The invention of the internet has radically changed the world order. From globalization to hyperconnectivity and digitalization, the internet has been driving change since its inception. It is currently preparing for a paradigm shift that will arm everyday users with capabilities and computations reaching far beyond the trajectories of Web 1.0 and 2.0 combined. 

The next generation of the web, dubbed dWeb or Web 3.0, is on our doorstep — a place that’s permissionless, open-source and increasingly decentralized. 


Open-source software is already changing the way the internet works for the better, with community-owned and -developed browsers like Mozilla Firefox being used around the world. Operation systems like Linux have been widespread across the tech sphere, including powering the Android platform. WordPress was responsible for the birth of self-publications, new journalism, and platforms that are now integral to keep the world informed. Open-source software, alongside its developer community and broad user bases, emphasize the importance of ensuring the internet is open and accessible to all. 

When the Covid-19 pandemic began spreading around the world early last year, Germany, along with countries around the world, sought to create an app for tracking infection and exposure. While a good idea in theory, the original app developed by Germany was not open source and people rejected it due to poor data protection and encryption guarantees. In fact, many countries were forced to shut down their own apps when it was discovered that both personal and health information of millions of people was leaked or collected from such apps. A new app was developed as a result, with open-source protocols, decentralized data aggregation and state of the art encryption mechanisms that ensure that messages are not readable for outside viewers. The app also allows anyone to read the documentation and discover how to contribute on a designated community page. This model — and ones similar to it — are being adapted in countries around the world, as outlined in this chart from MIT Technology Review. 

From doctors’ offices to grocery shopping and education, mass adoption of the internet and digital world was no longer an option in 2020, but a necessity as Covid-19 forced businesses to rethink day-to-day processes. This demonstrated the importance of antifragile networks and the opportunity for alternative peer-to-peer systems.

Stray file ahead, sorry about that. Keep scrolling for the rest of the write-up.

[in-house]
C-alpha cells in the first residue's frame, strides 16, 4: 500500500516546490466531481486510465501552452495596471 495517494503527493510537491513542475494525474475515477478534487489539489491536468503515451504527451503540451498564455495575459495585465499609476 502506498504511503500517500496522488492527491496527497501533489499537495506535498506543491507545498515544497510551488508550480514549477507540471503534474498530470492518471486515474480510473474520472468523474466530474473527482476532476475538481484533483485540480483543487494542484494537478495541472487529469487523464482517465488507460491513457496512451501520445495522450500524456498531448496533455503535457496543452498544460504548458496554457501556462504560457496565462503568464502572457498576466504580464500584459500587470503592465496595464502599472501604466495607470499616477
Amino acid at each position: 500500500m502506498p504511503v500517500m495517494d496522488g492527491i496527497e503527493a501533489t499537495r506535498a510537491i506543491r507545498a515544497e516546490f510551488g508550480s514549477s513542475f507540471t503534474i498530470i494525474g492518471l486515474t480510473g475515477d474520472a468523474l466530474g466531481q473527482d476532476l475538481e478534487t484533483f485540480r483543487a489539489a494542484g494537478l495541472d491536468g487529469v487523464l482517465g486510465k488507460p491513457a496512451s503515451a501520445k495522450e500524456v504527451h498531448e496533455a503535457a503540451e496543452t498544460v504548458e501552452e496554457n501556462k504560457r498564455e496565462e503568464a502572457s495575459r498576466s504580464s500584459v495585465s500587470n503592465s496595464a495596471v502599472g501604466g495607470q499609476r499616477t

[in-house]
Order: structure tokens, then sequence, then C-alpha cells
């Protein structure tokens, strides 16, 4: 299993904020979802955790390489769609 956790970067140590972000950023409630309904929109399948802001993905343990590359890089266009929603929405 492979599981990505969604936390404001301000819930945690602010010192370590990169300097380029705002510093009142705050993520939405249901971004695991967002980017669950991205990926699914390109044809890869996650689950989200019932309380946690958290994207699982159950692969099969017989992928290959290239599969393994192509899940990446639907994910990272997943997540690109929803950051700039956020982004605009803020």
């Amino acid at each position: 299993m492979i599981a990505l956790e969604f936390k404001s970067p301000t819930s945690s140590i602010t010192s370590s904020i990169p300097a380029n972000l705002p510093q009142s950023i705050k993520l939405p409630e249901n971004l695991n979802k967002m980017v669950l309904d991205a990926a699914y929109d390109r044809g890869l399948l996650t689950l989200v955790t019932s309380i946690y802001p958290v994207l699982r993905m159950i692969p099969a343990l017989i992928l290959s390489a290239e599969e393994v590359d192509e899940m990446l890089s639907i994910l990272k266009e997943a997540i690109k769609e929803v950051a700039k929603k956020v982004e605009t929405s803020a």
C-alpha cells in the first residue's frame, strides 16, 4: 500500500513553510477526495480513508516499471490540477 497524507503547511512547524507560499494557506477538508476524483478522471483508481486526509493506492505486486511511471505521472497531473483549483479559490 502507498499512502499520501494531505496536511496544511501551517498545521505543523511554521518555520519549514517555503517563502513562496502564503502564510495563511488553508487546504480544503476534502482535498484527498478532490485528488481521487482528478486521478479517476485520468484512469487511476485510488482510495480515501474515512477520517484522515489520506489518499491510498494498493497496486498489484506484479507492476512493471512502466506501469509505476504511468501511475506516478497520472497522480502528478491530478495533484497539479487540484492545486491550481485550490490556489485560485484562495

Pushing the envelope on open-source adoption

The push for a decentralized and digitized future focuses on immersing and executing the digital transformation in everyday life. If the findings from Github’s “State of the Octoverse” report are any indication, developers already have shown an increased interest in open-source projects. With Covid-19 forcing technologists to be stuck at home, engagement with open-source projects increased, with Github noting open-source project creation has risen 25% since April 2020 year over year. Additionally, digital assets such as Bitcoin and Ethereum are growing in popularity worldwide, demonstrating further interest in how open-source decentralized technology can impact things like currency and financial transactions. 

While this digital push is supported by more adaptable and open-source infrastructures that enhance the next generation of the internet, there is still much to be done before Web 3.0 can become a reality.

Adopting and preparing for Web 3.0

The Web 3.0 vision is quickly progressing. However, it will take time for the masses to build and adopt a decentralized platform. The technology needs time to mature and the ecosystem will need to welcome all creators. Thanks to the democratization of decentralized computing power and storage platforms, users can now access a censorship-resistant, reliable, and unstoppable internet built for the masses. 

The Web 3.0 — with all the components of its stack, from networking, computing, storage to end-user applications — is being developed. This new era that embraces freedom, flexibility, accessibility and reliability involves a massive change — a paradigm shift — that will allow users to adopt decentralized and censorship-resistant solutions in order to become self-sovereign. Within the next generation of platforms, computing providers are striving to build open and fairer systems to prepare for this paradigm shift.

Improved technology, user experience and education of users is pertinent to the preparation for the next paradigm shift. Web 3.0 will bring us a fairer internet with uninterrupted services, reduced data breaches and more freedom and capability to run applications anywhere in the world on a decentralized platform. It’s only a matter of time before end users realize the better infrastructure needed to support the digitization of the world — and this next chapter in our human history.